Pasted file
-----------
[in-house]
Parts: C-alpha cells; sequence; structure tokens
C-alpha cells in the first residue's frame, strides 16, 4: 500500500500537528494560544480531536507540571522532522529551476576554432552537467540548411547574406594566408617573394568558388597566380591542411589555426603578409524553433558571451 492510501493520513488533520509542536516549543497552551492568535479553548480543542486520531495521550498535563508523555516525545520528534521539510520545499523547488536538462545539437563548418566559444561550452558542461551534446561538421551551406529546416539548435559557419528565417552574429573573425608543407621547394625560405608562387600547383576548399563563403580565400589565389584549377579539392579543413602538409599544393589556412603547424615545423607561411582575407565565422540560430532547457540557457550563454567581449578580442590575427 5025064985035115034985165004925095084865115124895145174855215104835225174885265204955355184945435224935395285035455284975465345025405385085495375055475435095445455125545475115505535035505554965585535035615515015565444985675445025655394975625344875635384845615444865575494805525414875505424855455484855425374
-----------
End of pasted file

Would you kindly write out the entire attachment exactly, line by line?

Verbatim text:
[in-house]
Parts: C-alpha cells; sequence; structure tokens
C-alpha cells in the first residue's frame, strides 16, 4: 500500500500537528494560544480531536507540571522532522529551476576554432552537467540548411547574406594566408617573394568558388597566380591542411589555426603578409524553433558571451 492510501493520513488533520509542536516549543497552551492568535479553548480543542486520531495521550498535563508523555516525545520528534521539510520545499523547488536538462545539437563548418566559444561550452558542461551534446561538421551551406529546416539548435559557419528565417552574429573573425608543407621547394625560405608562387600547383576548399563563403580565400589565389584549377579539392579543413602538409599544393589556412603547424615545423607561411582575407565565422540560430532547457540557457550563454567581449578580442590575427 5025064985035115034985165004925095084865115124895145174855215104835225174885265204955355184945435224935395285035455284975465345025405385085495375055475435095445455125545475115505535035505554965585535035615515015565444985675445025655394975625344875635384845615444865575494805525414875505424855455484855425374